But still, Congress failed to act. "Moderate" Democrats decided that placating landlords and getting money from rich people to fund their reelection campaigns was just more important than staving off a nationwide eviction crisis. Republicans, of course, are almost always opposed to policies that help poor and struggling people.
On August 1, the eviction moratorium expired. Predictably, lots of landlords immediately sued to kick people out of their homes. But then, something wonderful happened.
Two days later, the Biden administration said, "You know what? Fuck this." And CDC Director Dr. Rochelle Walensky signed a new, narrower order protecting renters. Unlike the previous orders and extensions, it applies only in areas where COVID is on the rise (which, right now is around 85 percent of the country, which, YIKES).
The usual pearl-clutchers are SHOCKED, JUST SHOCKED that the Biden administration would issue an order that it knows will eventually get struck down. Never mind that the last guy kept issuing new Muslim Bans until he found one that stuck, tried to start race wars, and, oh yeah, TRIED TO STAGE A FUCKING COUP — President Biden did something he knows our corporate overlords on the Supreme Court will disapprove of.
Fuck that. We are in the midst of a national crisis and we need to do whatever we can to keep people in their homes.
Inject it straight into my veins
And you know what? I'm fine with it.
Actually, scratch that. I'm more than fine with it.
It's brilliant. I fucking love it.
Judge Friedrich, on the other hand, is less than pleased.
You see, when their appellate court or the Supreme Court has ruled on an issue, that's what's called "binding precedent" — and district courts are required to follow it. And, yes, we know from Justice Kegstand's concurrence that he's going to side with his fellow fascists when this order gets back up to SCOTUS.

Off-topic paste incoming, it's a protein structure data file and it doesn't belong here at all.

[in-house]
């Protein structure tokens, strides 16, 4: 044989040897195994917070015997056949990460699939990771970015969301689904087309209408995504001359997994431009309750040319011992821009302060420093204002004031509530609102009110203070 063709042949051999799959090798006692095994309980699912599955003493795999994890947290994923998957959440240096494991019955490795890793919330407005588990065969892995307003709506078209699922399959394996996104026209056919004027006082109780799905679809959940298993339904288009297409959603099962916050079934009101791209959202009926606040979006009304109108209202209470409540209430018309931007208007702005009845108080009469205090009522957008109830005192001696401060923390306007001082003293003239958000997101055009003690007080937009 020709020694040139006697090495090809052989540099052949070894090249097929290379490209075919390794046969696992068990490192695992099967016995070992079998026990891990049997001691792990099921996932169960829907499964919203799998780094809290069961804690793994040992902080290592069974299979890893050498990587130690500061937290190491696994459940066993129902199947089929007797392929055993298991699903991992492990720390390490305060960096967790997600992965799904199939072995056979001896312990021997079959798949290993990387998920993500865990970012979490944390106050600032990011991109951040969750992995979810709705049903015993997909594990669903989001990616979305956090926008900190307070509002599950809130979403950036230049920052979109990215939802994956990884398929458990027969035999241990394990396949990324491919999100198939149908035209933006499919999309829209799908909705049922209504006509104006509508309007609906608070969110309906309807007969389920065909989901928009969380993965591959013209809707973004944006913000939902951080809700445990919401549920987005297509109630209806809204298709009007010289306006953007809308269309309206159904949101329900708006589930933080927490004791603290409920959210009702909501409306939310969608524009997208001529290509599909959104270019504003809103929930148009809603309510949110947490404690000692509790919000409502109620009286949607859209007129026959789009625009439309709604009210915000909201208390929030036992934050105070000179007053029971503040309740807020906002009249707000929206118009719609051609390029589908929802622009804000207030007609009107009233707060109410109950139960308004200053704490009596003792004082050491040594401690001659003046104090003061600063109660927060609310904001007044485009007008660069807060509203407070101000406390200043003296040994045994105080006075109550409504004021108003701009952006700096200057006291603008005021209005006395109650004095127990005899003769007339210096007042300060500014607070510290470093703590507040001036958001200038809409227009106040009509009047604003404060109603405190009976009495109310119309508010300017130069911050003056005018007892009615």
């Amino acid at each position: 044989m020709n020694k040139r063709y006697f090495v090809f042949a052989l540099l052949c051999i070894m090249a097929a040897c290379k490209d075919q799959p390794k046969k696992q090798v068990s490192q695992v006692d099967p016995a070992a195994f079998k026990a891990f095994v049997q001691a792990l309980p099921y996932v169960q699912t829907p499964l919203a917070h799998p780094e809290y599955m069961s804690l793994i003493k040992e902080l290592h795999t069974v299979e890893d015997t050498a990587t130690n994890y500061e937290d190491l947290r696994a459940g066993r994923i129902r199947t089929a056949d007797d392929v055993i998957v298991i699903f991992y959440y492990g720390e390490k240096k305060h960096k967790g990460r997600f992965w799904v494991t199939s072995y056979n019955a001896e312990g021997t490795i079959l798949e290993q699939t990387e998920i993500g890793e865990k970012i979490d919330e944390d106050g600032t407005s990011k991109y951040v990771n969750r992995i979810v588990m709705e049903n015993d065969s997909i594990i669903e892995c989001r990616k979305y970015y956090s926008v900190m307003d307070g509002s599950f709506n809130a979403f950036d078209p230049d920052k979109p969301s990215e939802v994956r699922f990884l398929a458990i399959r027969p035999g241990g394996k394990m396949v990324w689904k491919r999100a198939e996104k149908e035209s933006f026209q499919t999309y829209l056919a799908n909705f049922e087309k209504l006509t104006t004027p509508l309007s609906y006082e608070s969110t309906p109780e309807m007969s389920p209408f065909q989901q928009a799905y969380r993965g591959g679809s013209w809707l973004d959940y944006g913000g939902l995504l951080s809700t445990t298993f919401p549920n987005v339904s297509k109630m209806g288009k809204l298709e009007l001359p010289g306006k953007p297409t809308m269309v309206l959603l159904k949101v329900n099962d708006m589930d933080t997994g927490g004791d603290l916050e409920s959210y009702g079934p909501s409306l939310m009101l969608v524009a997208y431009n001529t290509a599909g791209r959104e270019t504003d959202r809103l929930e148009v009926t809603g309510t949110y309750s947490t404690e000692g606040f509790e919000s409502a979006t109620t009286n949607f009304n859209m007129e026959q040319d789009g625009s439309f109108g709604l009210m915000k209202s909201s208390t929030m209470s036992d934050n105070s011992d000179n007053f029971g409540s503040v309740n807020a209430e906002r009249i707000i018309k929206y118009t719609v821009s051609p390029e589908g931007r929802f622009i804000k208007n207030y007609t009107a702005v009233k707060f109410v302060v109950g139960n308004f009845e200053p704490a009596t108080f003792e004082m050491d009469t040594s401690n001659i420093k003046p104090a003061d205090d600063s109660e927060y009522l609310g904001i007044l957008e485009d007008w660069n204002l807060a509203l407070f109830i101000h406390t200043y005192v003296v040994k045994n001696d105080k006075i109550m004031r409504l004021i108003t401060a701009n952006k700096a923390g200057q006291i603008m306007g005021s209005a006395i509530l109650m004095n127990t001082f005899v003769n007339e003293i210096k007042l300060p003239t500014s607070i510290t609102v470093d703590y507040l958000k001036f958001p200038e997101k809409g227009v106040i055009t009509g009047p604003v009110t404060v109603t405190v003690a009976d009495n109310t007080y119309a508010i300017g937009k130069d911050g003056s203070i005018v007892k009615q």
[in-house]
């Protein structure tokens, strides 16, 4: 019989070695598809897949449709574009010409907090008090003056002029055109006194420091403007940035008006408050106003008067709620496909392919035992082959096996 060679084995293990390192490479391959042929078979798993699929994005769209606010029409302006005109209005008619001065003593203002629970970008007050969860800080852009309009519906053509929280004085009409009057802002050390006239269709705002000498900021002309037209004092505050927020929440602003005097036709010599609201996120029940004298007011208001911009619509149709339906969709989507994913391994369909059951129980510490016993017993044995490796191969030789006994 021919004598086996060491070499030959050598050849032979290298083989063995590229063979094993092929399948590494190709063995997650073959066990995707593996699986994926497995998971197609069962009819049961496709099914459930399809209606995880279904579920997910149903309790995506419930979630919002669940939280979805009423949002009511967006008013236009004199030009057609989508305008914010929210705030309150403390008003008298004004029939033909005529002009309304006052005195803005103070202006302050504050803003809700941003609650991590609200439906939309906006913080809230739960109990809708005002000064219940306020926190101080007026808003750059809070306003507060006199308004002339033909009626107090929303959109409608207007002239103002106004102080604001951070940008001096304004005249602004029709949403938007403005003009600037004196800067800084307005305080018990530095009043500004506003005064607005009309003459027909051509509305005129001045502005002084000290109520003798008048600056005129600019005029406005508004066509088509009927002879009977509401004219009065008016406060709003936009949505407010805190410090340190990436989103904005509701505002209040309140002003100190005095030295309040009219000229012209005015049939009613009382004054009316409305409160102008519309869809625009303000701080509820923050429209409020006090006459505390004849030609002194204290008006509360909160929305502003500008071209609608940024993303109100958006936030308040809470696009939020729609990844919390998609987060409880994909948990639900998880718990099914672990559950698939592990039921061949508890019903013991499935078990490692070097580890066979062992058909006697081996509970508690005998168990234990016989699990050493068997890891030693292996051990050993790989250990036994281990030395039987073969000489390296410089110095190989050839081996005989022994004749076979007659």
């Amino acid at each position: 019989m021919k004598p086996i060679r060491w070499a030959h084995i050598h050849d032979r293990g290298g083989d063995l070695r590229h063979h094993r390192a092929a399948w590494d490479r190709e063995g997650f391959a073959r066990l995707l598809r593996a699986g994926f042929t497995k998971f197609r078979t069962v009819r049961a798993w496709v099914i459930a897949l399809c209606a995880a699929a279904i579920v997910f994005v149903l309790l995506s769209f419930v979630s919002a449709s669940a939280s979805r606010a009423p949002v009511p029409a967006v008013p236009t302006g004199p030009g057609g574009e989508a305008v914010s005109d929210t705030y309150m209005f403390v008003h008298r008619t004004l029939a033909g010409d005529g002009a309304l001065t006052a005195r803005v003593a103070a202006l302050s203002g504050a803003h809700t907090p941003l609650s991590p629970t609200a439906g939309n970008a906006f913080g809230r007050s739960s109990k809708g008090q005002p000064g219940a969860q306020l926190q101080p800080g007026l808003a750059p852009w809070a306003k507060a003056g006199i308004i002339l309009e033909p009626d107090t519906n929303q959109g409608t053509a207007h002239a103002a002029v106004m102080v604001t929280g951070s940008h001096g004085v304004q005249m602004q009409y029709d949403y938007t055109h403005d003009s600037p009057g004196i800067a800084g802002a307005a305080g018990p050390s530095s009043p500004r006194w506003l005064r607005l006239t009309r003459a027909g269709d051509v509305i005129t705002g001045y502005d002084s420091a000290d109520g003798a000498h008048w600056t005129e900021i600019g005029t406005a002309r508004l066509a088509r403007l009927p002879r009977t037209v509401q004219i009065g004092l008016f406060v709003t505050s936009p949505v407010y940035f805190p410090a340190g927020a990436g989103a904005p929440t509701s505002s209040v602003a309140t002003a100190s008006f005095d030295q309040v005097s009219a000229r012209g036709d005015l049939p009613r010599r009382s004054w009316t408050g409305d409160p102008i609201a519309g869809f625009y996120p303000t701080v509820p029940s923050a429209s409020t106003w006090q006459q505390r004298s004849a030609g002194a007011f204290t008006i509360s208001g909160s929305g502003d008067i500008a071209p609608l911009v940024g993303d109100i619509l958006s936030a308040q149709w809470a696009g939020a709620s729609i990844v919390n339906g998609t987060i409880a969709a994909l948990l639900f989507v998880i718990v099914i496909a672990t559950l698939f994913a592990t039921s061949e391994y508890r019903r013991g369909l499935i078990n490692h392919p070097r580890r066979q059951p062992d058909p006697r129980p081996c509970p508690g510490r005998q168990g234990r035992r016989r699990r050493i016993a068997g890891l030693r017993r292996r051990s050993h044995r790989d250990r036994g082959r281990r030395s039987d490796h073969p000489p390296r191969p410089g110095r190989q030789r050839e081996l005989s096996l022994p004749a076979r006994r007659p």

Guess what? His concurrence is not binding precedent.
But you know what is binding precedent for Judge Friedrich? The DC Circuit decision that reversed her the last time around.
At a hearing earlier this week, Judge Friedrich accused the DOJ of "gamesmanship," but also expressed her doubt that she could strike down the moratorium while the DC Circuit's decision remains on the books.
"Given that this order is almost identical to the CDC's earlier order, it's really hard in light of the Supreme Court's decision ... to conclude that there's not a degree of gamesmanship going on," U.S. District Judge Dabney Friedrich told a Justice Department attorney at a hearing on Monday.
As many have pointed out, including the DOJ lawyers at the hearing and Press Secretary Jen Psaki, this order is more narrowly crafted than the previous order and the Delta COVID-19 variant has changed the game as far as the public health situation goes.
The lawyers also reminded Friedrich that she's not supposed to guess about what she thinks SCOTUS is going to do in the future.
"There's good reason why district courts are not asked to speculate about how the Supreme Court will rule on an issue," [DOJ lawyer Brian] Netter said. "Justice Kavanaugh's concurring opinion is not governing and it does not reflect the ruling of the Supreme Court."
Judge Friedrich wasn't happy but also didn't really seem like she knew what to do.
Though Friedrich wasn't sold on the legal backing for Biden's extension, she said that she felt that her hands were tied based on the appellate court decision.
"Tell me why my hands are not tied in light of the D.C. Circuit's opinion?" Friedrich asked [the attorney for the landlords]. [...] "I'm having a hard time with that argument because the D.C. Circuit considered on appeal the same issue that I'm facing now[.]"
Doing right to do good